Sharp Objects is also liberating (apart from its positive performance on Bechdel parameters) as content — for female actors and for audiences in giving us female centric and female driven shows that do not bear the burden of providing either role-models or even uplifting messages.
Instead, it presents a world where women are dangerous and dysfunctional but very real — a world where women are neither pure victims, nor pure aggressors. A world where they occupy the grey areas, complex and contradictory as agents in a power play, in which they control some reigns too.
But to me personally, and perhaps to many young women viewers across the world, what makes Sharp Objects particularly impactful, perhaps almost poignant, is the manner in which it unravels the whole idea, the culture, the entire psychology of that childhood admonishment “Nice girls don’t do that.” Sharp Objects explores the sinister and dark possibilities of what the corollary of that thinking could be.
“Nice girls don’t do that.”
“So I’m a bad girl.”
“You shouldn’t be a bad girl.”
“Bad girls get in trouble.”
“What trouble? What happens to bad girls?”
“What bad things?”
“Very bad things.”
A point the show makes early on is that both the victims of the introductory brutal murders were not your typically nice girly-girls. Camille, the traumatised protagonist carrying a burden from her past was herself not a nice girl. Amma, her deceptive half-sister manipulates the nice girl act to defy her controlling mother. But perhaps the most incisive critique on the whole ‘Be a nice girl’ culture, in fact the whole ‘nice’ culture — nice folks, nice manners, nice homes, nice towns — comes in the form of Adora’s character and the manner in which beneath the whole veneer of nice, a whole town is complicit in damning secrets and not-so-nice acts. At one point early on in the show, Adora tells her firstborn Camille, with whom she has a strained relationship (to put it mildly), “I just want things to be nice with us but maybe I don’t know how..” Interestingly it is this very notion of ‘nice’ that becomes the most oppressive and deceptive experience of young Camille, and later Amma’s growing years.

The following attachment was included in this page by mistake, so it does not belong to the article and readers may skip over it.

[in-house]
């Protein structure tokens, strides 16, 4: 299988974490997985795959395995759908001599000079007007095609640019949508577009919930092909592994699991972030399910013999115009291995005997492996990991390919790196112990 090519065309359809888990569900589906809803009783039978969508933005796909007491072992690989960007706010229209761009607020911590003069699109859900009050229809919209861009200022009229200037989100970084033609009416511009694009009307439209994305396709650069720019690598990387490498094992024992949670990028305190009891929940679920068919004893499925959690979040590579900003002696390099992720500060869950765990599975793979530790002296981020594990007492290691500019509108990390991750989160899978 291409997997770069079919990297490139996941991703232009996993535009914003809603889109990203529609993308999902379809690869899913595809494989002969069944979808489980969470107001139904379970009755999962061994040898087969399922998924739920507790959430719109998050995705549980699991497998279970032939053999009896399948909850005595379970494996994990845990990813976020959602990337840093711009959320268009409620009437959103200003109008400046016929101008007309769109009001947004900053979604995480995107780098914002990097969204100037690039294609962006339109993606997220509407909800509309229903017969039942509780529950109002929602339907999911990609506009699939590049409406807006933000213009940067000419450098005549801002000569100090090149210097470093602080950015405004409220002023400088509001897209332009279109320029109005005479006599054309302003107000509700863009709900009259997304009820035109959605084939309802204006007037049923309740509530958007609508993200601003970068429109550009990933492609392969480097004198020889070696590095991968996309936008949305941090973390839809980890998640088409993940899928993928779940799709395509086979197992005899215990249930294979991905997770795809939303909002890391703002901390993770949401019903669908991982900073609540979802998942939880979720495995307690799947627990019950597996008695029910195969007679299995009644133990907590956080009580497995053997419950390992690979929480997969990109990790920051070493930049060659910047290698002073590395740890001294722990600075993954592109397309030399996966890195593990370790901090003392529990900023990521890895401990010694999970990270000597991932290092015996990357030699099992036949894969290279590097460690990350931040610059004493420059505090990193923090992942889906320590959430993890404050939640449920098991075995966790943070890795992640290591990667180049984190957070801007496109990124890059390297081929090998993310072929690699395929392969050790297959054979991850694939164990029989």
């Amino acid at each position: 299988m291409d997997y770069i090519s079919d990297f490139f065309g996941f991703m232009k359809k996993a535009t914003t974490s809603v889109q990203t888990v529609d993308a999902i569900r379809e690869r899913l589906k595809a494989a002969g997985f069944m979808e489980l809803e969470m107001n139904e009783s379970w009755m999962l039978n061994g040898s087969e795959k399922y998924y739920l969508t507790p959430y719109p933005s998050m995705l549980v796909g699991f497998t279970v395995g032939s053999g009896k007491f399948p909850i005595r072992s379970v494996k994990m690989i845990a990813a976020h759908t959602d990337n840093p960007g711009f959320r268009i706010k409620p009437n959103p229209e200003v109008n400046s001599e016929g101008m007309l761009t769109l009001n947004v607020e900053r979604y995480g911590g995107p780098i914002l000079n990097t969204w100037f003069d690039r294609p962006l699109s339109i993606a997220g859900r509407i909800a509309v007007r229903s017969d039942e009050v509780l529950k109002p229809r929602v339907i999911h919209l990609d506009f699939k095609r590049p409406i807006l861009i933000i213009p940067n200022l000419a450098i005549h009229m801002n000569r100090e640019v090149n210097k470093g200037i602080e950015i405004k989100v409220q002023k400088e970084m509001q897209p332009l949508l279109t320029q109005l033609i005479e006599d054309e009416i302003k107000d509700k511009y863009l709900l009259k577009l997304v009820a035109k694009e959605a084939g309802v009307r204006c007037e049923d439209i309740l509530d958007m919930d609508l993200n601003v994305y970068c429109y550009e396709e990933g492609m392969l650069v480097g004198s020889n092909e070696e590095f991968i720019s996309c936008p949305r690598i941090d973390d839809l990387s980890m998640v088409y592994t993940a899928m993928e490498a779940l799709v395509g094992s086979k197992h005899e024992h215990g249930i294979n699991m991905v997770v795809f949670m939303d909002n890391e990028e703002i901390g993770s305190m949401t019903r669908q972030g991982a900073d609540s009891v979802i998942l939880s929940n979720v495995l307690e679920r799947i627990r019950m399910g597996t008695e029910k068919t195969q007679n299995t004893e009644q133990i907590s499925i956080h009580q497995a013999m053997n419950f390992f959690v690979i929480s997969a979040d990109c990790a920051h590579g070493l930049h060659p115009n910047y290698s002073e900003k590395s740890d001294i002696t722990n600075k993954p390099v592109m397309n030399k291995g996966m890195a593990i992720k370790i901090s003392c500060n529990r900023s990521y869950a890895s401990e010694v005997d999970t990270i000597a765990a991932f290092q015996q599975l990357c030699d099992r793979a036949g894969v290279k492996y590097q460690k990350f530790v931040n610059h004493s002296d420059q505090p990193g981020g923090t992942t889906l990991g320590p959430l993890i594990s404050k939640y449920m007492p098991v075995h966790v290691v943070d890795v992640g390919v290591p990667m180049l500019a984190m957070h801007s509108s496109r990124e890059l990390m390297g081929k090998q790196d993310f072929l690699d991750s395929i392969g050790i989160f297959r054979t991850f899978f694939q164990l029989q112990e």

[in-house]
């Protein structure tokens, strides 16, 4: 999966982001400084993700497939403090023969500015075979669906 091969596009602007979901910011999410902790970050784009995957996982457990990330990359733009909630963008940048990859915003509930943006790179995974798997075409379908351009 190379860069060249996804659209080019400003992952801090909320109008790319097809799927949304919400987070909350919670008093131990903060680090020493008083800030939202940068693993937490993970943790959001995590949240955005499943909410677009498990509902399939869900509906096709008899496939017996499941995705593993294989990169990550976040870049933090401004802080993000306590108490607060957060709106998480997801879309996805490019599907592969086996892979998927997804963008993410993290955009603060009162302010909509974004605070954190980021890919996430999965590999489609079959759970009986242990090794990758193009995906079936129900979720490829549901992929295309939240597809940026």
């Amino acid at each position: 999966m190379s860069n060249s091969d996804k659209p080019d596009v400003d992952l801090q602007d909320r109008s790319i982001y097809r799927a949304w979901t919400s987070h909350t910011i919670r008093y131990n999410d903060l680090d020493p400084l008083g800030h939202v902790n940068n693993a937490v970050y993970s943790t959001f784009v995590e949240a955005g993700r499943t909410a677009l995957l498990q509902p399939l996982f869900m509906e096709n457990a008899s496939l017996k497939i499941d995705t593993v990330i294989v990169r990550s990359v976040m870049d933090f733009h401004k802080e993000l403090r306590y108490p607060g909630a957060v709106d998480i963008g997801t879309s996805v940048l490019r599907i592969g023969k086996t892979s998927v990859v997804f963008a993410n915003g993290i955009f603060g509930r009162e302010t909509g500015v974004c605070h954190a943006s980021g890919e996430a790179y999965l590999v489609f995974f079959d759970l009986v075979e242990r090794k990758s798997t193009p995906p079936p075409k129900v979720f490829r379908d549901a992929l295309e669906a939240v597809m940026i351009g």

This ‘Culture of Nice’ is in fact the pervasive ‘Culture of Silence’ that women all over the world, particularly in India, are all too familiar with.
It takes different forms, but always towards the same goal — to silence the not-so-nice details of what the experiences; sometimes intimate experiences of women might be. This Culture of Silence is propagated from the child’s earliest experience of being parented by society in general. Amongst the values that girls receive in our early years — apart from those of being obedient, dutiful, respectful, homely — we also receive the twin headed Chimera in the form of shame and guilt.
“Have some shame!”
“Oh for shame!”
“Do not bring shame upon…”
Different phrases in different languages, but always with the same implication. Shameful things happen to girls who are not nice and that brings ‘shame’ on the family or everyone associated with the girl. And nice folks do not talk about these things. Nice folks go on as if nothing has happened.
It is this culture of silence that women across the world today, are calling out in many different ways. Whether it is the #MeToo movement or a show like Sharp Objects; or on a lighter and happier note, even a film like Veere Di Wedding punctures this culture of silence, quite simply by refusing to be silenced and saying the not-nice things, or depicting the so called ‘unspeakable’ things that could happen to girls. By talking about the unspeakable, you rob it of the power to shame you; you disallow the ‘Culture of Nice’ to erase your experience. You stand up for yourself and you build your own identity.
And this to me is the most liberating aspect of being an actor, and even just a girl at a time when shows like Sharp Objects and Big Little Lies (another great show on Hotstar Premium), and films like Veere Di Wedding and Anaarkali Of Aarah are being made.
The next time I hear someone say, “Nice girls don’t do that!”, I know what I’m going to say — I don’t give a shit about nice. I’m just a girl! And that’s okay!
Swara is a an award winning actor of the Hindi film industry. Her last few films, including Veere Di Wedding, Anaarkali of Aaraah and Nil Battey Sannata have earned her both critical and commercial success. Swara is an occasional writer of articles and opinion pieces. The occasions are frequent :).
Watch the trailer of Sharp Objects here:
This article was published by the Scroll marketing team with Swara Bhasker on behalf of Hotstar Premium and not by the Scroll editorial team.